Use this URL to cite or link to this record in EThOS:
Title: The UN Global Compact : A Critical Appraisal
Author: Gregoratti, Catia
ISNI:       0000 0004 2683 3182
Awarding Body: The University of Manchester
Current Institution: University of Manchester
Date of Award: 2009
Availability of Full Text:
Access from EThOS:
This thesis reconstructs and critically appraises the historical evolution, power relationships, discursive and distributional outcomes of the United Nations (UN) Global Compact (Compact) -a high profile public-private partnership which aims to embed global markets with ten universal principles in the areas of labour rights, human rights, the environment and corruption. In 1999, the Compact's intellectual architects and the UN Secretary General Kofi Annan justified the creation of the initiative on two grounds: the Compact's potential ability to foster more inclusive supranational and local spaces of governance, and to effectively buttress responsible corporate conduct. These two assumptions are interrogated theoretically and empirically. Conceptually, the thesis appraises Robert W. Cox's notion of international organisations as 'mechanisms of hegemony'. Drawing from Cox's critical theory and the insights of scholars who have employed Cox's framework within studies on global governance and new forms of complex multilateralism, the thesis proposes a critical framework to discern the reasons for public-private partnerships creation, their punctuated and contested evolution, structures, and the ideas and practices they produce. Empirically, the thesis provides a much richer empirical narrative than academic accounts which have examined the UN Global Compact to date. Relying on primary documentation and qualitative research techniques the thesis appraises, in turn, the Compact's history, inception, evolution, executive leadership, bureaucracy, local structures in both the developed and developing world, and scrutinises the way in which its four main engagement mechanism operate. It moves beyond analyses which have solely scrutinised the Compact's ethos, and demarcates the disjuncture between the official claims emanating from the Compact's Office and the Compact's actual practices within its structures, deliberation forums and decentralised initiatives. The thesis finds that the Compact has not engendered inclusive spaces of governance. Furthermore, despite a series of internal reforms it continues to lack the capacity to harness corporate behaviour. The overarching argument transpiring from the thesis is that the Compact can be conceived as a hegemonic public-private partnership -a product of the Post-Washington Consensus - that continues to be contested from within the United Nations and by counter-hegemonic social forces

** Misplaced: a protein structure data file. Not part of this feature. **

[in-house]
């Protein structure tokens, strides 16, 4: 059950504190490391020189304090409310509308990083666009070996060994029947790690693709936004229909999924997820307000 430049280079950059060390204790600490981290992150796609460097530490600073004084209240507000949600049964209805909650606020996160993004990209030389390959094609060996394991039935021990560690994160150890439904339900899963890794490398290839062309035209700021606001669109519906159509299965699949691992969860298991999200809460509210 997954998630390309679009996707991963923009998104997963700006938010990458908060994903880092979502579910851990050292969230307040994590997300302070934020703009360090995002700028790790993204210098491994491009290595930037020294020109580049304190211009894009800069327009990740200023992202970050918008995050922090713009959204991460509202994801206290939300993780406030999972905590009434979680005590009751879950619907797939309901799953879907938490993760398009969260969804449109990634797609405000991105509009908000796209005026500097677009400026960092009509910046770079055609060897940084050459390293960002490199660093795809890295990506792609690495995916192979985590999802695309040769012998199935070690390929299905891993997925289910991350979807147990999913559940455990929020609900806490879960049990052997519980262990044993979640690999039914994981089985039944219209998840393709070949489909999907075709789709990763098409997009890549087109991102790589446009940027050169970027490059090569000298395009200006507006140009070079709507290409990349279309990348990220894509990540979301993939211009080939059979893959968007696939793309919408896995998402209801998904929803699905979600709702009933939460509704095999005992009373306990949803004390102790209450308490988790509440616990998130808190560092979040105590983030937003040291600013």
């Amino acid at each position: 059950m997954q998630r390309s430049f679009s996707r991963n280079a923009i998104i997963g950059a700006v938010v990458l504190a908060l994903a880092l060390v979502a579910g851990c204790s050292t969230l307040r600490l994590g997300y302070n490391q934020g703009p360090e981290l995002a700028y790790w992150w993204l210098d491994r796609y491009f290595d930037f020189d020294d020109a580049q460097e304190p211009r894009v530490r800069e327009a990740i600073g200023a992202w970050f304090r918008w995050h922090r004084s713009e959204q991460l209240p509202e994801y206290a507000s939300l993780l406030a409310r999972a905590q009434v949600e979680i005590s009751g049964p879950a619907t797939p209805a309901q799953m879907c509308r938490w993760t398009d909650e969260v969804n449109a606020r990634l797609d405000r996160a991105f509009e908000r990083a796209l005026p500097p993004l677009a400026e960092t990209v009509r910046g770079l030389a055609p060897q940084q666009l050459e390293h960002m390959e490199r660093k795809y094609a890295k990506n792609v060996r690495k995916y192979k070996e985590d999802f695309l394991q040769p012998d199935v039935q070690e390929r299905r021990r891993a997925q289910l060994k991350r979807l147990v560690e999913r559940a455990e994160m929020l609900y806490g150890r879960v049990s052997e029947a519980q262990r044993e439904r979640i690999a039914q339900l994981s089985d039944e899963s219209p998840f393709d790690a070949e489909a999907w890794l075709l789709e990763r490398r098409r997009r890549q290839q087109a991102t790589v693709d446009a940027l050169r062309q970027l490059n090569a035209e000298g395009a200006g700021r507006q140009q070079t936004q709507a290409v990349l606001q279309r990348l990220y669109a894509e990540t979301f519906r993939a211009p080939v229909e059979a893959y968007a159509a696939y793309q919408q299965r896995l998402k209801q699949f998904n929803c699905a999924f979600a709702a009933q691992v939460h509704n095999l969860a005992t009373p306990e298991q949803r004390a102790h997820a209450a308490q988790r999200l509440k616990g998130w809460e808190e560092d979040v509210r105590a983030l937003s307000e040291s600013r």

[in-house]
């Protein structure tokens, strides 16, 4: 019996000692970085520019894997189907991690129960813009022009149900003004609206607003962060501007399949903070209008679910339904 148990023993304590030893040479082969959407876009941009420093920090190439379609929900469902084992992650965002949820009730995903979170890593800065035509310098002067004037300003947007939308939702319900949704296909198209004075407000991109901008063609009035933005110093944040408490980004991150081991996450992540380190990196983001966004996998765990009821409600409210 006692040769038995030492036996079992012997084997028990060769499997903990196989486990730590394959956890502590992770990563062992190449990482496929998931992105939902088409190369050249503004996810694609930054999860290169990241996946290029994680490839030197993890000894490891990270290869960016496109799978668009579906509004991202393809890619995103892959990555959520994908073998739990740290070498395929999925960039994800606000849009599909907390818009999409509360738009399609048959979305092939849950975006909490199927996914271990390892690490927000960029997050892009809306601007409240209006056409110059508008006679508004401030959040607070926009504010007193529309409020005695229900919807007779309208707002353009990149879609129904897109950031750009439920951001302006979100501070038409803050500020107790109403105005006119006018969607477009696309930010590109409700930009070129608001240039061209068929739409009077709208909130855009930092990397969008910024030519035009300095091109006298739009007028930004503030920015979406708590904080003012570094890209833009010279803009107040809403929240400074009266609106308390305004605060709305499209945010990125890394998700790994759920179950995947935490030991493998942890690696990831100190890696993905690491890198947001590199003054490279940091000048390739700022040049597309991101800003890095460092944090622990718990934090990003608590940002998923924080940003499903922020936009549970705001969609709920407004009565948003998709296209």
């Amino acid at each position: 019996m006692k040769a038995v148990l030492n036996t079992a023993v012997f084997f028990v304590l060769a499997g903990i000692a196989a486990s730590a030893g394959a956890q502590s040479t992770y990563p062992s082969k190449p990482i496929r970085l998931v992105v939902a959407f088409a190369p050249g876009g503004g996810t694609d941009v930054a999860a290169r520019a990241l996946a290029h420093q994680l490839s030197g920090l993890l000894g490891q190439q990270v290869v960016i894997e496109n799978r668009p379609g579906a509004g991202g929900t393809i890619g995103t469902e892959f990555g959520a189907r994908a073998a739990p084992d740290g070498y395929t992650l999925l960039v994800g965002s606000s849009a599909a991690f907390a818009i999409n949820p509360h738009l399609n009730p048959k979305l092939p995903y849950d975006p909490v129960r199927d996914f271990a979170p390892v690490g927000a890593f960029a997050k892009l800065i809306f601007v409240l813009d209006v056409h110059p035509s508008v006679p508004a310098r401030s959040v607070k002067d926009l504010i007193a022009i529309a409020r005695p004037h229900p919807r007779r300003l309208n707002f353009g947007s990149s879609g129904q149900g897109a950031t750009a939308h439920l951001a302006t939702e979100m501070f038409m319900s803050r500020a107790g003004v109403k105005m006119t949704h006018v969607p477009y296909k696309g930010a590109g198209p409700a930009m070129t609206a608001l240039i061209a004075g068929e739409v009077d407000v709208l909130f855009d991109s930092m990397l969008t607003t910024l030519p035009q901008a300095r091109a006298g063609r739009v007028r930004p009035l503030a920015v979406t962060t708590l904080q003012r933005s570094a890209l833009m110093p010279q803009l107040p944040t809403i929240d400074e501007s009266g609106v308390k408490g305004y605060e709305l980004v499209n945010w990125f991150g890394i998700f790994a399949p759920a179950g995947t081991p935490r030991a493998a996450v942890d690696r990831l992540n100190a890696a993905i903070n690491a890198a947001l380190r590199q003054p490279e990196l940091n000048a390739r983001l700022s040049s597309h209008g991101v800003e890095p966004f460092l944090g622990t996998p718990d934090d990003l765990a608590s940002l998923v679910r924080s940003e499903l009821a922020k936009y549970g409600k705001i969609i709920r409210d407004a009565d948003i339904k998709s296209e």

Supervisor: Not available Sponsor: Not available
Qualification Name: Thesis (Ph.D.) Qualification Level: Doctoral
EThOS ID:  DOI: Not available